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DEKALB THAWS OUT: Local cities respond to snow storm
by LaTria Garnigan
February 04, 2014 11:16 AM | 2257 views | 0 0 comments | 19 19 recommendations | email to a friend | print
Staff / Katherine Frye /
Annabelle Shim, 5, and her brother Lucas Shim, 2, both children of Jennifer Shim, play in the left over snow at Ashford Park.
Staff / Katherine Frye / Annabelle Shim, 5, and her brother Lucas Shim, 2, both children of Jennifer Shim, play in the left over snow at Ashford Park.
Last week’s winter storm immobilized the metro Atlanta area, including DeKalb County.

There were hours-long commutes that led to nowhere, vehicle spinouts, collisions and those who had to abandon their cars eventually alongside the roads and highways and walk to safety and warmth.

Despite the traffic caused by the ice and snow, local municipalities and counties went to the aid of citizens to try and clear the roads as quickly and safely as possible.

In a video message released Friday, Decatur Mayor Jim Baskett thanked residents for listening to city officials on staying home and off the roads during the storm.

Beginning at 5 p.m. last Tuesday, Baskett said city public works crews spread about 30 tons of salt and sand on city streets.

City officials also handled 17 motorist assist calls, provided 16 courtesy transports and worked nine vehicle accidents — none of which were life-threatening.

“Our police officers, firefighters and volunteers also checked on more than 80 seniors and vulnerable members of our community,” said Baskett. “I’m grateful to report that everyone was okay.”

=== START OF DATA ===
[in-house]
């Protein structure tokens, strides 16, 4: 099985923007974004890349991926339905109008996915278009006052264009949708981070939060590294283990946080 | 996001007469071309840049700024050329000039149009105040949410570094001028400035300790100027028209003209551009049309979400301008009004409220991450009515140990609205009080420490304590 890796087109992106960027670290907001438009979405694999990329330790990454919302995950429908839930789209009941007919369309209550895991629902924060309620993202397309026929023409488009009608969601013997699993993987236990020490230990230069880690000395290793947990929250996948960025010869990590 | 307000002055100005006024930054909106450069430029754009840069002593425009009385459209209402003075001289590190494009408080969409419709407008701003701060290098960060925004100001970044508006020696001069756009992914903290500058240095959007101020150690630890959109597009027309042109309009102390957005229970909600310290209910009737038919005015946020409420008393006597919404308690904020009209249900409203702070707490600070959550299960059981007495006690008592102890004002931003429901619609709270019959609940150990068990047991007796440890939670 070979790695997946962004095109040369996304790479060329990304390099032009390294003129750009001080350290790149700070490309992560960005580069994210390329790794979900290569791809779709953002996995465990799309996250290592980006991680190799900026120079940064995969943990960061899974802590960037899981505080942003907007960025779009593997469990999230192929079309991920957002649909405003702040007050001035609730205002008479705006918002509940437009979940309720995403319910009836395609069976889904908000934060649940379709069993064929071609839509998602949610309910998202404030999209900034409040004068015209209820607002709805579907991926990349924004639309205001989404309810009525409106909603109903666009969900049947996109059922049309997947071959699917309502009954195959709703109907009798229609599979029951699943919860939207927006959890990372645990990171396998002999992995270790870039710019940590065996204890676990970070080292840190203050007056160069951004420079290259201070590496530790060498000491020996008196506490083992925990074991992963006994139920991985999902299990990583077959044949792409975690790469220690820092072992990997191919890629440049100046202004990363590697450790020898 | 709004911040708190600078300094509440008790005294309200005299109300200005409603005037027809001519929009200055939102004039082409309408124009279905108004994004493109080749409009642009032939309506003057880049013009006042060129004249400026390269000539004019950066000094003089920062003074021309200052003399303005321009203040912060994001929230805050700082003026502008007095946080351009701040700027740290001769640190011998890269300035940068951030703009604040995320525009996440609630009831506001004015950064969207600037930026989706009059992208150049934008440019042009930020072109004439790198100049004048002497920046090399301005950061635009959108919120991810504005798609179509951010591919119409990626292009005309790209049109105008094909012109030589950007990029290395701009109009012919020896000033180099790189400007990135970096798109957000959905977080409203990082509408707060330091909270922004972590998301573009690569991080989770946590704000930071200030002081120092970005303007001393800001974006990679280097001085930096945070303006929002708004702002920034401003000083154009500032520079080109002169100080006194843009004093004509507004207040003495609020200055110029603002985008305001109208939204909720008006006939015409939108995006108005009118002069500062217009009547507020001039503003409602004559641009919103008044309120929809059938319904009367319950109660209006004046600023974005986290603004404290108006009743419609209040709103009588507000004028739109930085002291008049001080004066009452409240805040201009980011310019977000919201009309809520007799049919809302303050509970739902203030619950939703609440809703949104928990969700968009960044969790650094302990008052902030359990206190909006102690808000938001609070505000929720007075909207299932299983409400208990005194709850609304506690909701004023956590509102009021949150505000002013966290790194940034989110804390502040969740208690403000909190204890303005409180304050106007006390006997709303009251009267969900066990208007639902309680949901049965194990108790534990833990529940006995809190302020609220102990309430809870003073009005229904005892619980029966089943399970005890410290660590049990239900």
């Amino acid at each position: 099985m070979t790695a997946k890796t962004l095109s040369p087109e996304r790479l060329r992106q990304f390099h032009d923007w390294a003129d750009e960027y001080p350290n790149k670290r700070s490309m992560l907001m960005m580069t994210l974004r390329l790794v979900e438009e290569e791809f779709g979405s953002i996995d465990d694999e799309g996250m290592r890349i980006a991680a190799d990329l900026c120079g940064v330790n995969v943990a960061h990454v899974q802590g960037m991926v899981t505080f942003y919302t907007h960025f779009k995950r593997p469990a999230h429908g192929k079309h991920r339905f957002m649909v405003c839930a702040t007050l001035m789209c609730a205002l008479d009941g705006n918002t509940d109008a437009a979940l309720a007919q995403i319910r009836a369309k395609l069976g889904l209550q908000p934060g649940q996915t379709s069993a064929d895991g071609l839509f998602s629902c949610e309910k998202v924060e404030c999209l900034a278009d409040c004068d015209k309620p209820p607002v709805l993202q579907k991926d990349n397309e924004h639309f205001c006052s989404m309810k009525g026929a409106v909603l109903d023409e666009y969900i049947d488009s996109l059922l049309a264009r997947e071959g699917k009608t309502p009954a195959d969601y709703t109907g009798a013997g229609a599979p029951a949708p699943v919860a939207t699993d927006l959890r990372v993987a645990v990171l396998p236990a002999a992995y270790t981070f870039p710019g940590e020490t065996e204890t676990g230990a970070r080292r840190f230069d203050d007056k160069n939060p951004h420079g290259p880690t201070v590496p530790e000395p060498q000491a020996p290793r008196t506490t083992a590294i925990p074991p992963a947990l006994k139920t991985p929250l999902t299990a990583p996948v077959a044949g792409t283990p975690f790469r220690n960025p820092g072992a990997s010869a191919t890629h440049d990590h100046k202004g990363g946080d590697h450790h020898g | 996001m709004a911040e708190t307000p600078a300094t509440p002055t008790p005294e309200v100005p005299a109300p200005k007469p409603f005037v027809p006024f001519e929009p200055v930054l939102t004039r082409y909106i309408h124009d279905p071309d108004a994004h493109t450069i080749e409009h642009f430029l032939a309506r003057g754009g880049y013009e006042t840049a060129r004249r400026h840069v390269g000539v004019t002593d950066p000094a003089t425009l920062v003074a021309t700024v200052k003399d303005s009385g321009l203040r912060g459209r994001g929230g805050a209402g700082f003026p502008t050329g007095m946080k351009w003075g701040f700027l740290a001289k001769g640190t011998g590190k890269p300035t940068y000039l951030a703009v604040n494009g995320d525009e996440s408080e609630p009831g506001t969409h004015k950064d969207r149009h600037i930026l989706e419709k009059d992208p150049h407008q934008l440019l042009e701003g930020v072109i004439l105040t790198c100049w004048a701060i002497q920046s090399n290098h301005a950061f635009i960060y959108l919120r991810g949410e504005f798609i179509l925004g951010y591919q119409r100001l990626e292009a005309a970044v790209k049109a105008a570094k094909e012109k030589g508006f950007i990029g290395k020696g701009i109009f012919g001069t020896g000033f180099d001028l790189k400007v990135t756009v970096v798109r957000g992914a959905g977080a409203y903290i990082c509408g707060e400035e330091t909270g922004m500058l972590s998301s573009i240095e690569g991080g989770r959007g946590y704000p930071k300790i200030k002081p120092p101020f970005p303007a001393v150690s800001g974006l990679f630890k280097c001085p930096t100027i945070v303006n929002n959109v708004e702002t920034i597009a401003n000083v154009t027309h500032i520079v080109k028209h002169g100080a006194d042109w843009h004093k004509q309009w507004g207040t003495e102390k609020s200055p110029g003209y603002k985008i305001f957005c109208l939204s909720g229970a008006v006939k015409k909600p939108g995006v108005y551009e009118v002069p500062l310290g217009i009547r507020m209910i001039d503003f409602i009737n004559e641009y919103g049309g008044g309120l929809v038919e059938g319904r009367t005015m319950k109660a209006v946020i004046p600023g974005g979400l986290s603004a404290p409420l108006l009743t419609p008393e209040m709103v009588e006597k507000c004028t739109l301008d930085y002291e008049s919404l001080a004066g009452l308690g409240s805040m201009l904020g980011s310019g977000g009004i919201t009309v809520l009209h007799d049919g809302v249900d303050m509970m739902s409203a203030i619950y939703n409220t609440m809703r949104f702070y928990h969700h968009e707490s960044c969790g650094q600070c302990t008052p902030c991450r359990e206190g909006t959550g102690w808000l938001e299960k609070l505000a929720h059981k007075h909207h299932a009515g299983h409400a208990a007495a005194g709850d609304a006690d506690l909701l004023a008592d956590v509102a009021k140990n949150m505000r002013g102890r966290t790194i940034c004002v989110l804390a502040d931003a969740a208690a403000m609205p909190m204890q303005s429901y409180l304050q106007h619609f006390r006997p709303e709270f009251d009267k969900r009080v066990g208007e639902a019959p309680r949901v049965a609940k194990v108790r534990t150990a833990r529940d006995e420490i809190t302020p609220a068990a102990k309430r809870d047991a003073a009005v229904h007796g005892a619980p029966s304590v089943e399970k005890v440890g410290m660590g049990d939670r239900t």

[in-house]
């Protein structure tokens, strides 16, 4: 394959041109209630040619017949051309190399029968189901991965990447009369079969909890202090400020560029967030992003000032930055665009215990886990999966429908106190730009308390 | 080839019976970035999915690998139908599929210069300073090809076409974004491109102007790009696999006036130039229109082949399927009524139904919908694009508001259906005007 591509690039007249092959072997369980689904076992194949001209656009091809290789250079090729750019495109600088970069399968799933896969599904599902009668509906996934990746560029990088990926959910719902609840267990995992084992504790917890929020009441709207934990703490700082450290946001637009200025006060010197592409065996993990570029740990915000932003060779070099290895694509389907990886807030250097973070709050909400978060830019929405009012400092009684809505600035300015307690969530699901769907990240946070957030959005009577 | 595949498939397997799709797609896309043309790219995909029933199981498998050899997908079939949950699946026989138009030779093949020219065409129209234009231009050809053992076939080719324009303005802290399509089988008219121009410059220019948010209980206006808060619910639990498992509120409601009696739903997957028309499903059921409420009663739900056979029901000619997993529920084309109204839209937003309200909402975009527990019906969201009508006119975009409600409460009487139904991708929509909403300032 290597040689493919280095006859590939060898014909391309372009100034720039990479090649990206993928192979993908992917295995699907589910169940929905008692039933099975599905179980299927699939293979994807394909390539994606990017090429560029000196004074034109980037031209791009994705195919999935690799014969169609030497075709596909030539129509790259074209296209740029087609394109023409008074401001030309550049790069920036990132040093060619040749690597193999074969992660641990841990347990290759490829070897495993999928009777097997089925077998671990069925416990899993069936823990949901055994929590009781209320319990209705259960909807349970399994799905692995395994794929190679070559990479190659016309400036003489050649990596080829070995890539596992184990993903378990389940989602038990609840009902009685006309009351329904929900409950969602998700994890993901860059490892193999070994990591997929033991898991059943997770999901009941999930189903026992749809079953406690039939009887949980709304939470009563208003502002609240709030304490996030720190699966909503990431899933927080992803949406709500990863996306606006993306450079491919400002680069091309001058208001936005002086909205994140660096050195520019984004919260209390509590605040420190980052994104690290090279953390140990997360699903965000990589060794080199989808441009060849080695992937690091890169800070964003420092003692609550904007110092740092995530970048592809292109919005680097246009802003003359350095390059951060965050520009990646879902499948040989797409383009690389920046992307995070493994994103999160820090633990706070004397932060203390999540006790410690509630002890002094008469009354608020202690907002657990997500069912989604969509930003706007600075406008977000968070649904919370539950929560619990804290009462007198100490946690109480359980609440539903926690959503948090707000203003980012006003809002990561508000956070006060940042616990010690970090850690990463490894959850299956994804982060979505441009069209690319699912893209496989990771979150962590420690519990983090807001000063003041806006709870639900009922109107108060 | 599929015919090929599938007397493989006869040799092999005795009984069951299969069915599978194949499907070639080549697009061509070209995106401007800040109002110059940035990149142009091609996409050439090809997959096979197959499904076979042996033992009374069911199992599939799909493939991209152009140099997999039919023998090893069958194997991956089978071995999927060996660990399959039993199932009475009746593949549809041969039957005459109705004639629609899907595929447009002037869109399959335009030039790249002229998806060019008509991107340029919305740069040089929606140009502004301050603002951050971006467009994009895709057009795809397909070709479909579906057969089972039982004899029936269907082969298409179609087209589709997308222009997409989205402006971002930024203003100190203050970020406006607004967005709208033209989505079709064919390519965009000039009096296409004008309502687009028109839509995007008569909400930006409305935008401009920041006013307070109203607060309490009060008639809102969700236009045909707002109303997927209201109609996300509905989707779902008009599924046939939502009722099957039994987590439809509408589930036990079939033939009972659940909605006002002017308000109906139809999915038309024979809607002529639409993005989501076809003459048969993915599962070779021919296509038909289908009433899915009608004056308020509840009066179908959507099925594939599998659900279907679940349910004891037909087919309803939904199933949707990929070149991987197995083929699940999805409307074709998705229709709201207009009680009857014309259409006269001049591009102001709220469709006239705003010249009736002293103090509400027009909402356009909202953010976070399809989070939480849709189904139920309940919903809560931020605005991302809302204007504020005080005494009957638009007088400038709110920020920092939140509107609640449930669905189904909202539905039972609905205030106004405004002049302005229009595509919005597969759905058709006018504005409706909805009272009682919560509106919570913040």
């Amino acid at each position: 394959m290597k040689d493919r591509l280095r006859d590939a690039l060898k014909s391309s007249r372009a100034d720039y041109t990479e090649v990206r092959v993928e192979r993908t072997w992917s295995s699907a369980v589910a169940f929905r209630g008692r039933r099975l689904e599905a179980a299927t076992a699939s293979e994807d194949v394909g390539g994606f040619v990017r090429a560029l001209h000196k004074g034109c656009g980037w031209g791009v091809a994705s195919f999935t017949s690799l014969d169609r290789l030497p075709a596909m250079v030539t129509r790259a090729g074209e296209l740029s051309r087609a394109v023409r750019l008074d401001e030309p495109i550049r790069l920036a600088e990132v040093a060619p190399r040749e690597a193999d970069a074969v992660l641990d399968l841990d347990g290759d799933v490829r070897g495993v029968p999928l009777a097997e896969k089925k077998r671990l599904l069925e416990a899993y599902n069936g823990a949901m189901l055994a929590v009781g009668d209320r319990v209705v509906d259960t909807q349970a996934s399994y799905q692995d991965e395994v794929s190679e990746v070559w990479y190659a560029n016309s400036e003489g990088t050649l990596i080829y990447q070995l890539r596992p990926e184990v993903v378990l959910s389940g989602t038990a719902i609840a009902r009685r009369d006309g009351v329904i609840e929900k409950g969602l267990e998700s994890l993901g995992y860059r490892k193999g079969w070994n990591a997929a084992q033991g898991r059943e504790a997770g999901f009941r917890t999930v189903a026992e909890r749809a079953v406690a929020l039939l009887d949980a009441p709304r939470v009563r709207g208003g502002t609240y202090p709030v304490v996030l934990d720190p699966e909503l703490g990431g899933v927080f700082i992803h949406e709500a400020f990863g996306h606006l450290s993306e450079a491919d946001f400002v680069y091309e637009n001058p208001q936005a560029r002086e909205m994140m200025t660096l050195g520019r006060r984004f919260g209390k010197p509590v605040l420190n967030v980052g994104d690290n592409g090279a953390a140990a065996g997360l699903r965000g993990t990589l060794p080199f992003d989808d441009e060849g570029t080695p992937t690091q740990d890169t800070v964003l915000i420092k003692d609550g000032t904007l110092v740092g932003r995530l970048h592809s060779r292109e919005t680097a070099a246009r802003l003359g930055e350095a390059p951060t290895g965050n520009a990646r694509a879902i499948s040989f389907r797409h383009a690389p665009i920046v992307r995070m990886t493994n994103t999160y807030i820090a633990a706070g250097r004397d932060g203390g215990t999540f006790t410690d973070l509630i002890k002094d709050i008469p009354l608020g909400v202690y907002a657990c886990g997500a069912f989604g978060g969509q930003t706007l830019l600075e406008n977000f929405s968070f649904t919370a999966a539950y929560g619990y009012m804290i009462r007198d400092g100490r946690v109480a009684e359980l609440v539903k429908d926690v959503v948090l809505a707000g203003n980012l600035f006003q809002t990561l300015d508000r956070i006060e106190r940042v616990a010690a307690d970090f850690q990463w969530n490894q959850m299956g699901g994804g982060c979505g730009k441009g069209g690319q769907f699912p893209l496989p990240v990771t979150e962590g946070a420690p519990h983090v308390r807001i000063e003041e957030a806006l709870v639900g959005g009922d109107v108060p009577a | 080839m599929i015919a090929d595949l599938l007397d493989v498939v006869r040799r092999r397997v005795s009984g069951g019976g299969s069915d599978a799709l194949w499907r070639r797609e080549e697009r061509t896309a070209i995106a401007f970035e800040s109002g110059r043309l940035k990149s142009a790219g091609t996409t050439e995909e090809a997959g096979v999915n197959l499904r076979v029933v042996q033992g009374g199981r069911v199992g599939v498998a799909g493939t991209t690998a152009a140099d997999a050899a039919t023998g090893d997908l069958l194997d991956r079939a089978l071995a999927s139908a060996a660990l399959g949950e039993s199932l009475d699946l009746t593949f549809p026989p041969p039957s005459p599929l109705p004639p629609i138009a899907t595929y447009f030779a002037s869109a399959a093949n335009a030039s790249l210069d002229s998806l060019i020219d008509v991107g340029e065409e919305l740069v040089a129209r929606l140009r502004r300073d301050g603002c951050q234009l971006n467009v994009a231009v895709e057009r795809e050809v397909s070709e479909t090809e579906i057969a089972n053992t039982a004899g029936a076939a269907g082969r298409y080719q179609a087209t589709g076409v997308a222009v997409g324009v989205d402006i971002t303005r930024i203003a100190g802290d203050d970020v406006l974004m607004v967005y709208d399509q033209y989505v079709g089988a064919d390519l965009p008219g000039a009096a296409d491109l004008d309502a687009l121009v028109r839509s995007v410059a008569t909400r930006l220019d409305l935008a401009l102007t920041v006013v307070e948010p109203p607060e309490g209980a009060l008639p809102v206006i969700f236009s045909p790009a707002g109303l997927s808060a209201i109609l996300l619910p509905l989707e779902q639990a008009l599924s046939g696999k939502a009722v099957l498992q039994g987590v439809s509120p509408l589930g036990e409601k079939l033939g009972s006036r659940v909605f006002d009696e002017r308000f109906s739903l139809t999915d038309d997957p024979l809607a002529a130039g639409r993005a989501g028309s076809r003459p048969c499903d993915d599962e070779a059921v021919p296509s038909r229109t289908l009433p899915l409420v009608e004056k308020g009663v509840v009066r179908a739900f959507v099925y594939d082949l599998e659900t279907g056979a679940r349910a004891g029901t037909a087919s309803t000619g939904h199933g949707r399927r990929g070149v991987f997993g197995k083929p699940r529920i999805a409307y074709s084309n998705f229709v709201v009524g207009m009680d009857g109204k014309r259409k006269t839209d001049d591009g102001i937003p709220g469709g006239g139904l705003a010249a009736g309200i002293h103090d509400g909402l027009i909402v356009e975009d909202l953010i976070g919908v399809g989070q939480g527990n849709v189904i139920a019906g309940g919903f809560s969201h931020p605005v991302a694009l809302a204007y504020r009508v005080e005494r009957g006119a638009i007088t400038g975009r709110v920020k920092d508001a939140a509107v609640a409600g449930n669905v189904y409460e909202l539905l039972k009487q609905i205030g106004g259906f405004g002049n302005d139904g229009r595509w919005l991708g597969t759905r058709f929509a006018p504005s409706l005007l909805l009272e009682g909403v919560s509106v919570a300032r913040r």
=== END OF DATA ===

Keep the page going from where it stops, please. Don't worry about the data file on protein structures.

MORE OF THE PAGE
Baskett added the City Schools of Decatur students were able to make it home safely and the past few days have shown how important it is to have an emergency communications plan for both the city and individual families.

“I urge families to restock their emergency supplies and create a safety profile on,” said Baskett.

In Brookhaven, Mayor J. Max Davis commended the city’s staff on a job well done in ensuring safety of its residents.

“Our staff did a wonderful job — they were prepared, they pretreated and worked long hours to make sure work to Brookhaven roads could be done,” he said.

Davis said public works crews put down 320 tons of sand and salt in four days. Public works treated more than 35 miles of primary and major secondary roads in the city, including Ashford Dunwoody and Johnson roads, Buford Highway, Clairmont and North Druid Hills roads, according to a news release.

Police officers also worked around the clock to ensure the safety of motorists, handling about 400 stranded and abandoned vehicles.

“I think we learned that being prepared like we were is the best policy,” said Davis. “I’m thankful to our city staff, city council and residents for being patient and most folks for staying indoors helped as well.”

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